The Allrounder – Ready to go up and down the hill

As an Allrounder you want to have both – fun going up, as well as fun going down. Therefore, it is not so easy to choose the right skis – a compromise has to be made.

Classic allround touring skiers are between 82 – 95mm wide in the waist and are suitable for both going uphill and riding downhill. It will weight about 1200 to 1400g.

If the ascent makes a big smile on your face, we would recommend you the downhill oriented skiers,  which are about 1400 to 1600g. If you get skis with a waist of 95mm upwards you will be rewarded going downhill and have more leverage at a faster pace.

Generally heavier skis are more stable and therefore offer you the possibility to go faster with more power on the downhill. The lighter skis are well fit for a medium pace, which is perfect for riders that are beginners in this sport or for someone who likes to go slower while enjoying the beautiful mountain views.

The most suitable allround tour bindings are frame bindings and lighter Tec-Bindings. Advanced and heavier riders will find plenty of models with higher release range. But watch out: Not all frame bindings are compatible with all kinds of touring boots, so choose the boots and the binding carefully or ask our experts in the customer service for advice. Your adjustment range has to fit the length of the ski boot.

The same thing is true for allround ski touring boots which come in four-buckle models – which are more suitable for downhill – and three-buckle models – which offer you more flexibility going uphill. These lightweight, flexible boots are relatively stiff at the same time and therefore perform well in descents.



The Uphill Tourer – Every additional gram counts

The uphill oriented ski tourer will reach out for lightweight, agile and relatively narrow skis. The uphill tourers have to decide whether the only aim is to go uphill or if they also want to enjoy a little bit of downhill. The lighter version weighs around 800–1100g with a waist width of 72-82mm. Therefore these skis offer an excellent ascent performance and are ideal for fast and demanding ski tourers.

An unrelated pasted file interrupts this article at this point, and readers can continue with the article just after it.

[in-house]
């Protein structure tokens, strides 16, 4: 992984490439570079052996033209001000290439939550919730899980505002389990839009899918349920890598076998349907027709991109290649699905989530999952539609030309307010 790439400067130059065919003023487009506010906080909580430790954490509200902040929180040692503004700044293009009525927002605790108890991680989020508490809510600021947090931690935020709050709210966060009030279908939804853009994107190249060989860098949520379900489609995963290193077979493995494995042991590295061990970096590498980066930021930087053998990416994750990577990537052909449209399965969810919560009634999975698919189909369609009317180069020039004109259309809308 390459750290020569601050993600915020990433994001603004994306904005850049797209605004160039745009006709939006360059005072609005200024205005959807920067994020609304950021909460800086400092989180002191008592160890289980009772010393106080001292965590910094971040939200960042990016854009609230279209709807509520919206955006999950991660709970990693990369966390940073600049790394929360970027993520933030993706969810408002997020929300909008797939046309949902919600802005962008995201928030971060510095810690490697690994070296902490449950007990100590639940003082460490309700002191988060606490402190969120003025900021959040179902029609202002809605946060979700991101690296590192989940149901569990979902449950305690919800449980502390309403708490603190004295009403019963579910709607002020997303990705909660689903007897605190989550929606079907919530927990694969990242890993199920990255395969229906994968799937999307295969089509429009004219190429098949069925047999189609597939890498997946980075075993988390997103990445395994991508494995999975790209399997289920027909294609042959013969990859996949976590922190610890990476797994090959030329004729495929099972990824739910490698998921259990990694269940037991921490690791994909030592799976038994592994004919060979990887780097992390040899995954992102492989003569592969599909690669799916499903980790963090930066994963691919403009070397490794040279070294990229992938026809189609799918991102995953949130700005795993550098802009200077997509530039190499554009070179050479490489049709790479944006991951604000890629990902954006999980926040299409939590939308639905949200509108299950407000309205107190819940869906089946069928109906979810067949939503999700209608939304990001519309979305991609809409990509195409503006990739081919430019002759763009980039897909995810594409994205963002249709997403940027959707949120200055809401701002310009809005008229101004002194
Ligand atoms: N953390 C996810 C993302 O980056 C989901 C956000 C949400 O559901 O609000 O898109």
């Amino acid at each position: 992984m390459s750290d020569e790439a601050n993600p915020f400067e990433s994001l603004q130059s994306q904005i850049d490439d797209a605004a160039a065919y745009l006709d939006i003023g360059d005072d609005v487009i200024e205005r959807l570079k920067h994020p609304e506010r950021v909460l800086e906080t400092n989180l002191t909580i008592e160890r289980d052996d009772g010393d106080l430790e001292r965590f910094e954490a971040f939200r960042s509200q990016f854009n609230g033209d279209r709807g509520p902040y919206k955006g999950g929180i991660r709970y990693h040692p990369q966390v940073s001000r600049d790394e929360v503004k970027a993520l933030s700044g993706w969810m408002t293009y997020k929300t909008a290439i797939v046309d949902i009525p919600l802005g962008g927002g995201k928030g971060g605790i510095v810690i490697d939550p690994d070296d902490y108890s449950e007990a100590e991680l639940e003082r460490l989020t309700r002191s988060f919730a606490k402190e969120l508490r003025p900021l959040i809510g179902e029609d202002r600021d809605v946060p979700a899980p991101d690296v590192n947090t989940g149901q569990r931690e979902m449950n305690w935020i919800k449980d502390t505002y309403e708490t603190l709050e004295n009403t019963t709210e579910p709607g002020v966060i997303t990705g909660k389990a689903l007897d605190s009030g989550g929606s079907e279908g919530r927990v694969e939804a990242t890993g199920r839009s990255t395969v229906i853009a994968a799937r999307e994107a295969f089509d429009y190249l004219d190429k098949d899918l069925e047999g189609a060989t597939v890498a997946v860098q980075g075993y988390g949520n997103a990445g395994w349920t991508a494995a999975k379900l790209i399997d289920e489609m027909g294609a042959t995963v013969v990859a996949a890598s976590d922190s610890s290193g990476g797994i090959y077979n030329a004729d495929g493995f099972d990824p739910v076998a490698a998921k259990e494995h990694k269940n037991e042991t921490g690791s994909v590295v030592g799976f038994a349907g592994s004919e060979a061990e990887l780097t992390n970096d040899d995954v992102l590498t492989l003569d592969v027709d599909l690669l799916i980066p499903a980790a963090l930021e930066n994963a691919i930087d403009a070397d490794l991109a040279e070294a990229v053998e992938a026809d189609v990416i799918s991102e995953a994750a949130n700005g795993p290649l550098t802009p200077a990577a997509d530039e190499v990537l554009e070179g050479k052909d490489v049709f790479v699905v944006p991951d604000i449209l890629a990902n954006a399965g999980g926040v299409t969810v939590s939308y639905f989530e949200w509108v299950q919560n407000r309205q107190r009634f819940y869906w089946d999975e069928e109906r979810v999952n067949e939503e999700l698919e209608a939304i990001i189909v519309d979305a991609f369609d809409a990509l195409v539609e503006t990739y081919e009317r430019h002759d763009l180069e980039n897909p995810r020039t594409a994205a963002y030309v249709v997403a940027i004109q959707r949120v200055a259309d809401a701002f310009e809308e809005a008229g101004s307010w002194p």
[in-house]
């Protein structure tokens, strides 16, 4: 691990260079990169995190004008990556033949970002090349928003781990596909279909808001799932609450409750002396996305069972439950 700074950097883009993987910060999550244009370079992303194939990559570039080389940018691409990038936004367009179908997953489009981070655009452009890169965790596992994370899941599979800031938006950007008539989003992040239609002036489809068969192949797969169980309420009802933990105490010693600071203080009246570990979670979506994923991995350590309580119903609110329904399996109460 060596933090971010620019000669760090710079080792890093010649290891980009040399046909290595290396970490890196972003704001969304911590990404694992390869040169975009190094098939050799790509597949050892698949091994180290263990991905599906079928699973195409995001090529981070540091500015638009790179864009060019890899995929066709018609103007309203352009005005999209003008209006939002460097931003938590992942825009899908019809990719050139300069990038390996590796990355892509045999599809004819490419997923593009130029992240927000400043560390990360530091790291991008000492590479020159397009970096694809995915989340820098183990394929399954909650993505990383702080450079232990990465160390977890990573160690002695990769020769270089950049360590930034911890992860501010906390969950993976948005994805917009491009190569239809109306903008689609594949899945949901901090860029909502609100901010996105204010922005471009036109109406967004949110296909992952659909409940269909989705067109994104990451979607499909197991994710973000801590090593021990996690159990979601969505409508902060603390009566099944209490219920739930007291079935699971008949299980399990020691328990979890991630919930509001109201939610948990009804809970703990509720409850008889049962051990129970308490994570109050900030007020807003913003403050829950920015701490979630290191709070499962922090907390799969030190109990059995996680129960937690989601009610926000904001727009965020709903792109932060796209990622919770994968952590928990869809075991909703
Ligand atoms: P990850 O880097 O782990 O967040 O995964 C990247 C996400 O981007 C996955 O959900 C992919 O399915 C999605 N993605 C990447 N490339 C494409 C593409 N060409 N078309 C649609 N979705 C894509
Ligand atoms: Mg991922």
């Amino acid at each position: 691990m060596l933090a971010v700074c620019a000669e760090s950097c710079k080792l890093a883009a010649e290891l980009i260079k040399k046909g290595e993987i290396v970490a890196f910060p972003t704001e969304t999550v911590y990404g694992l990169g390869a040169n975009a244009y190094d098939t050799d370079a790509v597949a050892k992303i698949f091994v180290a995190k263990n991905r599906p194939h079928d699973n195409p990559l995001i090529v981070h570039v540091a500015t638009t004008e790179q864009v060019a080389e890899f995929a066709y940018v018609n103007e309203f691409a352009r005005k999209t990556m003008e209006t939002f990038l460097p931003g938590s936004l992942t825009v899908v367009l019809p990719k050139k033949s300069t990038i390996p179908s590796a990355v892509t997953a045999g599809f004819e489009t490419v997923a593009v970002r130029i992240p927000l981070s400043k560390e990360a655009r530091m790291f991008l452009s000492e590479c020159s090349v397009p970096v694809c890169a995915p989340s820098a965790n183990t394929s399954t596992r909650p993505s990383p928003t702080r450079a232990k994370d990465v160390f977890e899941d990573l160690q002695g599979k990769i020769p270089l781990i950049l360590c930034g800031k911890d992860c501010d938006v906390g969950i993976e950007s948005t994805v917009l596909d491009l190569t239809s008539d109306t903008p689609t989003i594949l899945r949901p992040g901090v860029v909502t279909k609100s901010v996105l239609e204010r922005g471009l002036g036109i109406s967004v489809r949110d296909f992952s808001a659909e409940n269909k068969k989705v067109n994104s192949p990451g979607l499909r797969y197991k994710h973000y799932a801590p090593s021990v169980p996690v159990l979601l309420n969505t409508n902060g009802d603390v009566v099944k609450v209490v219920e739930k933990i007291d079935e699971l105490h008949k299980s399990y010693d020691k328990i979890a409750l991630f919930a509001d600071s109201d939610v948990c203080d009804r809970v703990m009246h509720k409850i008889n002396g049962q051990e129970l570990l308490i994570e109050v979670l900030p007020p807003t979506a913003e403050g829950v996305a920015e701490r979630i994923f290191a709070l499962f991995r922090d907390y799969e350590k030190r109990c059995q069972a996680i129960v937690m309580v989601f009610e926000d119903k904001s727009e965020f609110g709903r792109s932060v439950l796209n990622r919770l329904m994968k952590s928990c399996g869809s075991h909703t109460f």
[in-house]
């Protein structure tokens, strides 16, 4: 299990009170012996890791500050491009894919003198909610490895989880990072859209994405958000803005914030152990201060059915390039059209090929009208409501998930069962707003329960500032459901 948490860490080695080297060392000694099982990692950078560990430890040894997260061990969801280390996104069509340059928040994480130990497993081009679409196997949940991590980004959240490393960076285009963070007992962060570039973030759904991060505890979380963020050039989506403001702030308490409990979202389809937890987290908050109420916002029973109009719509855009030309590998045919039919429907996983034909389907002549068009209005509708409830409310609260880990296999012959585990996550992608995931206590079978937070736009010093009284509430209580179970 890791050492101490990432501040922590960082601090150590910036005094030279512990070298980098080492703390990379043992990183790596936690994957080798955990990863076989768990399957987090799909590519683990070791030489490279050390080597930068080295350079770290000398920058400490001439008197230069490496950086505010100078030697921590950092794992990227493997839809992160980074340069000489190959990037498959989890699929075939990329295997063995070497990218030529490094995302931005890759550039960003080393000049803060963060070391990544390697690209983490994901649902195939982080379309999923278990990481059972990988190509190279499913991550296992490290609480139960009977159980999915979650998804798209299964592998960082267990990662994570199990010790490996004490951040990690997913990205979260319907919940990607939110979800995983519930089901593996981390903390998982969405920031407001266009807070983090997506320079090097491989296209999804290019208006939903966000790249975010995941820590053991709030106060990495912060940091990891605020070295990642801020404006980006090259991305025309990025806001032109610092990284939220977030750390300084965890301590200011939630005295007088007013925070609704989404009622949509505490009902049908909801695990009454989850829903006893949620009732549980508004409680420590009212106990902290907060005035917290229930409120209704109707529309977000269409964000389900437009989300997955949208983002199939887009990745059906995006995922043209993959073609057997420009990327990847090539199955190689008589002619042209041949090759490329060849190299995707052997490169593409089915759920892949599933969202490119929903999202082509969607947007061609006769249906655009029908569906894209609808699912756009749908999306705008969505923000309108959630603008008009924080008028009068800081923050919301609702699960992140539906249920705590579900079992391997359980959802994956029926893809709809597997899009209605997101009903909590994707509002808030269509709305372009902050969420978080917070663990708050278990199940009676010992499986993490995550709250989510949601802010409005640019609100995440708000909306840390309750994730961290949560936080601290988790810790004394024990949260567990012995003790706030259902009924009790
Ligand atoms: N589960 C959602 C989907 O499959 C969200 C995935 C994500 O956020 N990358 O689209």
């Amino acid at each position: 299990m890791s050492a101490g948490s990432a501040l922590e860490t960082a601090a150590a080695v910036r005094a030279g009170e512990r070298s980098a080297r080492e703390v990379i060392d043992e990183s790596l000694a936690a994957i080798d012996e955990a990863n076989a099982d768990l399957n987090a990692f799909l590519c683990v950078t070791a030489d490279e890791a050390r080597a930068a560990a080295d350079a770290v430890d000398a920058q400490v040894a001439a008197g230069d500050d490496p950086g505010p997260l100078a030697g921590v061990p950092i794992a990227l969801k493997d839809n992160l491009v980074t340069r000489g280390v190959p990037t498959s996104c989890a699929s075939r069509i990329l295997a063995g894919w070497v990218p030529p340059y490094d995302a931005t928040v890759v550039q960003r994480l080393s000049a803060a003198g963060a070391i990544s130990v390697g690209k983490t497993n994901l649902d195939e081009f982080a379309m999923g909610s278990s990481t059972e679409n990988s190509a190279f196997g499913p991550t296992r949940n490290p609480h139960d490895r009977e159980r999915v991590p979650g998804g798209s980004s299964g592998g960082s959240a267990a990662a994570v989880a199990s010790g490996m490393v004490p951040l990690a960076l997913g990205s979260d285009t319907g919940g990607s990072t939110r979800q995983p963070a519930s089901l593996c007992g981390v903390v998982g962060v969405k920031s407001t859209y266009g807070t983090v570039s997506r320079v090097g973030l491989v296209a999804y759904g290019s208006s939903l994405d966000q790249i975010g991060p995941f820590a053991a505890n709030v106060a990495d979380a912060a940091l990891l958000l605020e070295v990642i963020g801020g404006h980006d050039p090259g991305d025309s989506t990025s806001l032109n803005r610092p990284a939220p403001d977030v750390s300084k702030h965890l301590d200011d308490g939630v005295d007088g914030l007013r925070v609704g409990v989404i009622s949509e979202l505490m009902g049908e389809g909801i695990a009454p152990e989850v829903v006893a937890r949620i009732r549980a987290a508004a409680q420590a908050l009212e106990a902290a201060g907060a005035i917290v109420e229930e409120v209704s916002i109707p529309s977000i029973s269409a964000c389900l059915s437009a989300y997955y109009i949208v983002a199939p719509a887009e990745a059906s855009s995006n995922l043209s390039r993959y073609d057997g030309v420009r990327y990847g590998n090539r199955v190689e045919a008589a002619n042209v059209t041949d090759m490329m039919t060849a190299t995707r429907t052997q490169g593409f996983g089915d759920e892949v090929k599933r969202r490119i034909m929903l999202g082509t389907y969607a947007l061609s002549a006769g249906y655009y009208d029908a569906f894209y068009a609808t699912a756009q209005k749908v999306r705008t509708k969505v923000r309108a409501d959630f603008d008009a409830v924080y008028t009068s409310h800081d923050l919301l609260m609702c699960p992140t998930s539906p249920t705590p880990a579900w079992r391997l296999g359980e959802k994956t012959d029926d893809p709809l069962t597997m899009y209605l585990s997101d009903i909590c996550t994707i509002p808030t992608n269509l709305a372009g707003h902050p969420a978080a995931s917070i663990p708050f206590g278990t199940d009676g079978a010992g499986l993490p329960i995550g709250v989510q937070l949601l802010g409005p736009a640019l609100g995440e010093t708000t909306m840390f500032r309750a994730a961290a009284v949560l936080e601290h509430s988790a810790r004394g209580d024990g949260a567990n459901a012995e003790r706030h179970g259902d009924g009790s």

The slightly wider versions – with a waist width of 82-95mm – have more surface to offer, while skiing downhill; therefore, they offer more stability and control on the descent. The weight per ski is about 1100 – 1300g, but the extra 200g will pay off when you will go downhill. The high-end models with 88mm waist only weigh 1000 grams. That means more speed and stability but still less weight to take in the ascent.

For ascent oriented skis the light tech-bindings are the best. Preferably you should pick one with adjustable release range. It is up to every skier’s personal decision if they want to save precious grams on ski stoppers. A strap can work as well against losing your ski.

If you are an ascent oriented ski tourer then you also have to pay attention to boots. Light ski touring boots weigh around 1300 grams. They dispose with two or three buckles and offer great angle adjustability. They are perfect for ski tourers, especially because of their reduced weight and great flexibility. This kind of lightweight touring boot does not perform downhill as well as some heavier models do. Plus: The weight reduction also means less insulation.


Foto: Dynafit


The Freeride-Tourer – Release the freedom!

If you enjoy being out of the ski slope and prefer the freedom of choice for terrain, then you are a true freerider. With the fat skies and skins under your planks, you can climb any mountain peak on your “to-do” list under any given conditions. Because of the tough material, conditions will not stop you from going out anymore.